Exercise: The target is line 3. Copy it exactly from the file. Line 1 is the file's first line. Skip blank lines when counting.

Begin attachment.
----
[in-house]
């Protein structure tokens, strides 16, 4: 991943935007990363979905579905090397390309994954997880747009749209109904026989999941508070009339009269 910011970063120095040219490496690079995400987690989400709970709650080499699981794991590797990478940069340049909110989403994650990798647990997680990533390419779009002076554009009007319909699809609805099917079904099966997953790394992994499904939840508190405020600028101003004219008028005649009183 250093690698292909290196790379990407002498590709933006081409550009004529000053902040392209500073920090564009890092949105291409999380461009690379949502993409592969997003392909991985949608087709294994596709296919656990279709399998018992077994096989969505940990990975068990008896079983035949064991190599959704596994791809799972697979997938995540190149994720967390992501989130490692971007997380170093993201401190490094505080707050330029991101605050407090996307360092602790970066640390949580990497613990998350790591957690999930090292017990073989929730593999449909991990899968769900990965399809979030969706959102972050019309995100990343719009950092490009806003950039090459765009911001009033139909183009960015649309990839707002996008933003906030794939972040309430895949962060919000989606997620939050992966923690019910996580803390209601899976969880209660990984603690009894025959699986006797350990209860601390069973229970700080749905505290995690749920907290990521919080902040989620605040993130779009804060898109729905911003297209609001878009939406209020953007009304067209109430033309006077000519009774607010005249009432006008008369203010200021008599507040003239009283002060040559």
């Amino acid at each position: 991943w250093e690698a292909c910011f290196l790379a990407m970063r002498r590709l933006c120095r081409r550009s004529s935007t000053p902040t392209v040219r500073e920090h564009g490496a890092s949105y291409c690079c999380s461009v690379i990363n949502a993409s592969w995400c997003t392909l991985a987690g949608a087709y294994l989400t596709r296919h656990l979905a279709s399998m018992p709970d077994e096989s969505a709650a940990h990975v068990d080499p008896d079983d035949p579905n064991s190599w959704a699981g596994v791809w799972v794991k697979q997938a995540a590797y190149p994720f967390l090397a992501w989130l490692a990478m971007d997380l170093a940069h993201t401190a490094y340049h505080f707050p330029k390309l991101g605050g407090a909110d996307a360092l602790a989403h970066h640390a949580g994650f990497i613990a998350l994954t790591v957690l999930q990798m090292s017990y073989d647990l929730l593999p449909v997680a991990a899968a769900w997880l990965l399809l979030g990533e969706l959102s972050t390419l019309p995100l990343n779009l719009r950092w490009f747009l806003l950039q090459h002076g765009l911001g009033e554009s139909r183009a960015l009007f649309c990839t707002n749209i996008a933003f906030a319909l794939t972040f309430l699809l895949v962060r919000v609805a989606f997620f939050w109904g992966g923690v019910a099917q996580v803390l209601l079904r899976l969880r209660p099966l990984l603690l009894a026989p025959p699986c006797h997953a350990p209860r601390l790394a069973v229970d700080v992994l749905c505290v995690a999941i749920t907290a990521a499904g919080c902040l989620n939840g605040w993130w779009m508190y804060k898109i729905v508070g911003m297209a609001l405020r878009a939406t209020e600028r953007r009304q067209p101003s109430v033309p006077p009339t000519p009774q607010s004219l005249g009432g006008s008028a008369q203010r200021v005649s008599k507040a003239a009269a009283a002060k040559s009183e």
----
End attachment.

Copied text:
């Amino acid at each position: 991943w250093e690698a292909c910011f290196l790379a990407m970063r002498r590709l933006c120095r081409r550009s004529s935007t000053p902040t392209v040219r500073e920090h564009g490496a890092s949105y291409c690079c999380s461009v690379i990363n949502a993409s592969w995400c997003t392909l991985a987690g949608a087709y294994l989400t596709r296919h656990l979905a279709s399998m018992p709970d077994e096989s969505a709650a940990h990975v068990d080499p008896d079983d035949p579905n064991s190599w959704a699981g596994v791809w799972v794991k697979q997938a995540a590797y190149p994720f967390l090397a992501w989130l490692a990478m971007d997380l170093a940069h993201t401190a490094y340049h505080f707050p330029k390309l991101g605050g407090a909110d996307a360092l602790a989403h970066h640390a949580g994650f990497i613990a998350l994954t790591v957690l999930q990798m090292s017990y073989d647990l929730l593999p449909v997680a991990a899968a769900w997880l990965l399809l979030g990533e969706l959102s972050t390419l019309p995100l990343n779009l719009r950092w490009f747009l806003l950039q090459h002076g765009l911001g009033e554009s139909r183009a960015l009007f649309c990839t707002n749209i996008a933003f906030a319909l794939t972040f309430l699809l895949v962060r919000v609805a989606f997620f939050w109904g992966g923690v019910a099917q996580v803390l209601l079904r899976l969880r209660p099966l990984l603690l009894a026989p025959p699986c006797h997953a350990p209860r601390l790394a069973v229970d700080v992994l749905c505290v995690a999941i749920t907290a990521a499904g919080c902040l989620n939840g605040w993130w779009m508190y804060k898109i729905v508070g911003m297209a609001l405020r878009a939406t209020e600028r953007r009304q067209p101003s109430v033309p006077p009339t000519p009774q607010s004219l005249g009432g006008s008028a008369q203010r200021v005649s008599k507040a003239a009269a009283a002060k040559s009183e």